An historical result, so Obama boasted about the deal reached with Iran that was announced yesterday evening, assuring that the Iranian race toward the nuclear stops here. The speech was very carefully prepared, with lots of particulars, already an answer for the Congress, which will probably challenge the decision. He tried to persuade the world powers of the practical and moral force of the deal, he guaranteed that Iran would not be able anymore to use an adequate number of centrifuges; he assured that there would be no more talks about plutonium because it will not be possible anymore to enrich it in Arak.
He also defended with great enthusiasm the diplomatic choice, which only alternative – he said – is war. He attacked the “skeptical men” who did not trust his program; he praised the achievement of a “good deal” in a polemic with Netanyahu, who always dreaded “a bad deal”. And, at a first glance, the result of Obama’s effort, which he is so proud of, does not actually seem a good deal. Nor it seems that rules have been established to allow a full control over a country that proved itself very skillful in hiding its secrets. Furthermore, it does not seem that regulations have been devised to prevent the enrichment that would lead to the atomic bomb once 6,000 centrifuges will be left in the Ayatollahs’ hands.
Obama, vainly and auto-referentially, boasted about a problematic deal with an untrustworthy and extremely dangerous interlocutor. The press conference presentation was modest, with just the EU foreign policy Chief Federica Mogherini and the Iranian Minister Mohammad Jawad Zarif, while Kerry preferred to show up for the press all alone. He thanked Obama, and Obama thanked him. After more than ten years of negotiations with Iran to make it stop its race toward the atomic bomb, now Iran is de facto bringing home much of what they wanted in order to carry on with a negotiation that allows it to keep on enriching uranium anyway.
The just concluded Lausanne’s meeting between P5+1 countries and the Islamic Republic’s delegation after 18 months of discussions, does not certainly give the pacifying result Obama is praising, the partially dodged failure pushing on the pedal of last-minute concessions for fear of the shame that it could originate for the Administration. From what could be understood in these hours, Obama renounced to many of his initial decisions. Over the last few days, the works were carried out until impossible hours amid talks full of intense American pressures, European skepticism and the shrewdness of the Russians, Iran’s friends in the defense of Bashar Assad in Syria and in other cheeky international choices. Above all, yesterday’s deal seems to satisfy Iranian requests, from the Ayatollahs’ determination not to sign, as Obama wanted, a framework deal, to the promise that all the sanctions on Iran will be lifted when the decisions resulting from the meeting will be operational.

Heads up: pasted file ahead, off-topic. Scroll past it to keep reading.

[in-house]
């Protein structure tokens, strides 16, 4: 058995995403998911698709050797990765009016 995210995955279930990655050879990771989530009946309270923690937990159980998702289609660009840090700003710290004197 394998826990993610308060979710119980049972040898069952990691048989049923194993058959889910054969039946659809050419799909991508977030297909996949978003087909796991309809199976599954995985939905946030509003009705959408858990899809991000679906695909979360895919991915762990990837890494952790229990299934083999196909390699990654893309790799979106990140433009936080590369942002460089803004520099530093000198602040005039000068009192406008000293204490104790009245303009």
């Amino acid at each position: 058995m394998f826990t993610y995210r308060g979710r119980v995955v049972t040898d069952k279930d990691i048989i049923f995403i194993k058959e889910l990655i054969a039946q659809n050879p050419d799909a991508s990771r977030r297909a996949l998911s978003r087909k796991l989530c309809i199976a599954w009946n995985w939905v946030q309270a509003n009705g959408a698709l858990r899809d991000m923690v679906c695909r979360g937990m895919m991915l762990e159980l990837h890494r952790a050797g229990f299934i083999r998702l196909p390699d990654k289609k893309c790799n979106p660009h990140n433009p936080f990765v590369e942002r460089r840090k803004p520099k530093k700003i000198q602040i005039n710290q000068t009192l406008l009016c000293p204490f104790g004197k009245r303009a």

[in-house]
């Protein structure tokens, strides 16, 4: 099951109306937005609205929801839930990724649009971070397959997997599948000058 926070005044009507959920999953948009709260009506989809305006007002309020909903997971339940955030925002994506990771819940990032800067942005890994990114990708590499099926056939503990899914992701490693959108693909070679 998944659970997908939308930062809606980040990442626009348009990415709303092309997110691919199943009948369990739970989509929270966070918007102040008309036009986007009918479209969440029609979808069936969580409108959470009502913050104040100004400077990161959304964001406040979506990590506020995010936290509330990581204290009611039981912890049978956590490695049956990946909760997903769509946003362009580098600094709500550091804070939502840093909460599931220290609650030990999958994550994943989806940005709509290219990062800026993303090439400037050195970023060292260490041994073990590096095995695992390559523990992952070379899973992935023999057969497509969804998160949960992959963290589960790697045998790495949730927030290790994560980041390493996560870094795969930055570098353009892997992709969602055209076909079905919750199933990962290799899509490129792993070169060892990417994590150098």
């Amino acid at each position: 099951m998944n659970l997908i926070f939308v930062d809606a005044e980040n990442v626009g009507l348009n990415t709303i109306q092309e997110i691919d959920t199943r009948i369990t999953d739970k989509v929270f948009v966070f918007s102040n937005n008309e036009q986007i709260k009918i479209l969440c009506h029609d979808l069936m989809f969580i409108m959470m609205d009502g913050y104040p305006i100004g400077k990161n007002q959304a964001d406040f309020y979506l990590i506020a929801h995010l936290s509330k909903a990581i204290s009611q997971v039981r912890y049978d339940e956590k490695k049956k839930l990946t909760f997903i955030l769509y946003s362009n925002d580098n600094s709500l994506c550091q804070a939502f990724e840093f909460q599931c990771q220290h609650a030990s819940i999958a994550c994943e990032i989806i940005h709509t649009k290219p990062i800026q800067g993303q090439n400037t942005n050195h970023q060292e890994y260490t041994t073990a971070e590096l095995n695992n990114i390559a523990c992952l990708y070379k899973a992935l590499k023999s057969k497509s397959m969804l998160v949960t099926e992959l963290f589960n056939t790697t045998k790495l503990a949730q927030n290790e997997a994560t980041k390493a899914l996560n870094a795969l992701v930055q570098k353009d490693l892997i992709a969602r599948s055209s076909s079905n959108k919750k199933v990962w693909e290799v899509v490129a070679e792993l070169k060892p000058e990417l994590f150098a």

The agreement will last only ten years, the blink of an eye compared to Iran’s nuclear ambitions. And we already know that, if an agreement is reached by June, Iran will be able to go on with the enrichment, it will maintain 6,000 centrifuges, while facilities as Fordo and Arak will remain up and running. Only a fraction of the already enriched uranium will be kept in Iran. While, since yesterday, Israel is quivering over the possible abduction of a young 22-year-old in Hebron’s area, Netanyahu, a voice crying in the wilderness, points out to the world how, in the very hours when the agreement was being signed, Iran was conducting fierce imperialist actions in Syria, Iraq, Yemen and Lebanon.
It is hard to understand – if not in a logic of strategic desperation – why Obama decided to bet his own legacy on a country with one of the most disgusting human rights records imaginable, followed in this by the usual European irresolution (France disagreed, but just for a moment). No later than the day before yesterday, that same country declared through the words of its Basij militia’s commander, Mohammad Reza Naqdi, that “destroying the State of Israel is non-negotiable”.
The price to be paid in the future memory could be as tragic as the landscape of a land burned down with its inhabitants in a second Holocaust. Or it could be the nuclearization of the whole Middle East, threatened by Saudis and Egyptians, who are bewildered by a choice of alliances that does not rely on moderate Sunni Muslims, but on extremist Shiites from the Islamic Republic of the Ayatollahs, who are aiming for the nuclear to promote the Armageddon that will ultimately lead to the coming of the Mahdi, the Islamic Messiah. We can only rely on their undying determination to procrastinate any deal to buy time and enrich more uranium.
This article originally appeared in slightly different form in Italian in Il Giornale (April 3, 2015)